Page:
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State v. Woods

Court of Appeals of Washington, Division 1

April 3, 2017

EURAN J. WOODS, Appellant.


          Dwyer, J.

         Euran Woods appeals from the judgment entered on a jury's verdict finding him guilty of assault in the second degree pursuant to RCW 9A.36.021(1)(g), assault by strangulation. On appeal, Woods contends that the trial court erred by admitting evidence that he had previously promoted the prostitution of the victim, Brittany Englund. Woods also contends that his counsel was ineffective for failing to object to the admission of the pimping evidence and for failing to request a limiting instruction. Finding no error, we affirm.


         Woods and Englund began their volatile relationship in 2009. At that time, Woods and Englund sold drugs together and Englund herself was addicted to drugs. As Englund's drug addiction grew, so did her dependency on Woods- who exploited this dependency to isolate Englund from her friends and family. In addition to being emotionally abusive, Woods physically abused Englund throughout their relationship.

         In 2011, Woods began forcing Englund to prostitute herself. Initially, Woods would purchase clothing for Englund and leave her on the street with instructions regarding where to locate customers and the amount of money that she should collect in exchange for various sexual activities. After Englund was abducted by one customer and forced to jump out of his moving vehicle to escape, she pleaded with Woods to let her stop. Woods then decided to market Englund by listing her on Woods conditioned Englund to comply with his demands by convincing her that her life of prostitution was only temporary and that one day they would both have normal jobs and be happy together.

         Englund argued with Woods regarding the prostitution several times. On one occasion in August of 2011, Woods noticed that Englund had silenced the cell phone that Woods used to take calls from men seeking to sexually exploit Englund. Woods and Englund argued and Woods strangled Englund until she passed out. Englund did not inform the police or her family of the abuse or prostitution both out of fear that Woods would retaliate and because she felt that Woods loved her and was sorry.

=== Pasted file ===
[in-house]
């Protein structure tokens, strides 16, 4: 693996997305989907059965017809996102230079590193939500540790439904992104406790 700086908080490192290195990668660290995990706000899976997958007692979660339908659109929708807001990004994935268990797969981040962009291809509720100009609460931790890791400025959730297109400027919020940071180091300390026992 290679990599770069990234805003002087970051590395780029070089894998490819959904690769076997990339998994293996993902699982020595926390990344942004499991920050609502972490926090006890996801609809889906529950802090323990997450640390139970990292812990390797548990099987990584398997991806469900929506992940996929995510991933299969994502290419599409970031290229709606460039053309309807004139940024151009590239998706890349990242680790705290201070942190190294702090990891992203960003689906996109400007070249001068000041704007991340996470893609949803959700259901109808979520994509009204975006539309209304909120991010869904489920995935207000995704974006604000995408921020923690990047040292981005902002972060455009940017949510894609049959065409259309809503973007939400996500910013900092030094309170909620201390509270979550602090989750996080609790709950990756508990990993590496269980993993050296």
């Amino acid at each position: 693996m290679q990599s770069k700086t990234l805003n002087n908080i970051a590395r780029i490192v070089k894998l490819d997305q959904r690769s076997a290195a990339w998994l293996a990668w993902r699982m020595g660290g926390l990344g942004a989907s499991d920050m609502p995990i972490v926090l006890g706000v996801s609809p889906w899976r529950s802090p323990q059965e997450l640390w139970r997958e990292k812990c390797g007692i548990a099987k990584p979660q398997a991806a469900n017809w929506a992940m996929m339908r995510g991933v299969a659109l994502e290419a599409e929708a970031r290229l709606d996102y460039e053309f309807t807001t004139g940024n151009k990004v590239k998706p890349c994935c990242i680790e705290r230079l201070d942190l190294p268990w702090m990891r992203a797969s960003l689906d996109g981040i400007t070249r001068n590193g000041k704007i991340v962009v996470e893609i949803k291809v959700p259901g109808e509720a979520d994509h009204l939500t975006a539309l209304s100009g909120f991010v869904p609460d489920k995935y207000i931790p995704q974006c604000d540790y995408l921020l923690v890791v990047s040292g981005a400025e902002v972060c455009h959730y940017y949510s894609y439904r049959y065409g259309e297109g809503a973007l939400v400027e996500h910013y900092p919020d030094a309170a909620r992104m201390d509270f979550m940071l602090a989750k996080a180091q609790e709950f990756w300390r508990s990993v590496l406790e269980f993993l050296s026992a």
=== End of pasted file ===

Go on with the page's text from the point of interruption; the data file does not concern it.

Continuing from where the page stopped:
Woods strangled Englund again in September of 2011. On the day in question, Englund had an abortion and then returned home to be with Woods. That night, Woods left, only to return home at 3:00 a.m. accompanied by three women. Woods told Englund to stay in the bedroom. Hours later, after Woods fell asleep, Englund looked at Woods' cell phone and discovered that he had been taking pictures with the women. Englund awakened Woods and confronted him about the pictures. Woods then threw Englund across the room, kicked her, stomped on her, and strangled her until she passed out. Woods later apologized to Englund, who decided to not call the police.

         Englund went to her mother's house for a birthday party a few days later. Englund was anxious about her family discovering what was going on in her life and, at one point during the visit, she went upstairs and began crying. When Englund's mother went to check on her, Englund showed her mother the bruises around her neck and told her what had happened. Englund did not want to inform the police-she was in love with Woods, did not believe that he would hurt her again, and did not think that the police would believe her because of her own criminal history.

         In April of 2012, Woods again assaulted Englund. Woods refused to allow Englund to leave their apartment or call for help following the assault. Three days later, Woods left the apartment and Englund was able to telephone her mother, who drove her to the hospital. Police officers interviewed Englund at the hospital. Englund disclosed the 2011 assaults for the first time during a subsequent interview with a police detective.[1]

         The State charged Woods by amended information with one count of assault in the second degree for the September 2011 strangulation, with a special allegation that the assault was committed against a family or household member-a crime of domestic violence pursuant to RCW 10.99.020. The jury found Woods guilty and the sentencing court imposed a standard-range sentence of nine months of incarceration and twelve months of community custody. Woods timely appealed.

         Woods was represented by attorney Eugene Piculell at trial. After filing a notice of appeal, Mr. Piculell filed an Anders[2] brief with this court, stating than an appeal in this matter would present nothing other than legally frivolous issues. The State moved to strike the Anders brief. We directed attorney Piculell to file an answer to the State's motion. Instead, Mr. Piculell withdrew from the case. We appointed attorney James Womack to represent Woods. Mr. Womack fully briefed the case, we granted oral argument, and now resolve the issues presented.[3]


         Woods first contends that the trial court erred by admitting evidence of Woods' past prostitution of Englund. This is so, he asserts, because the proffered testimony was ...

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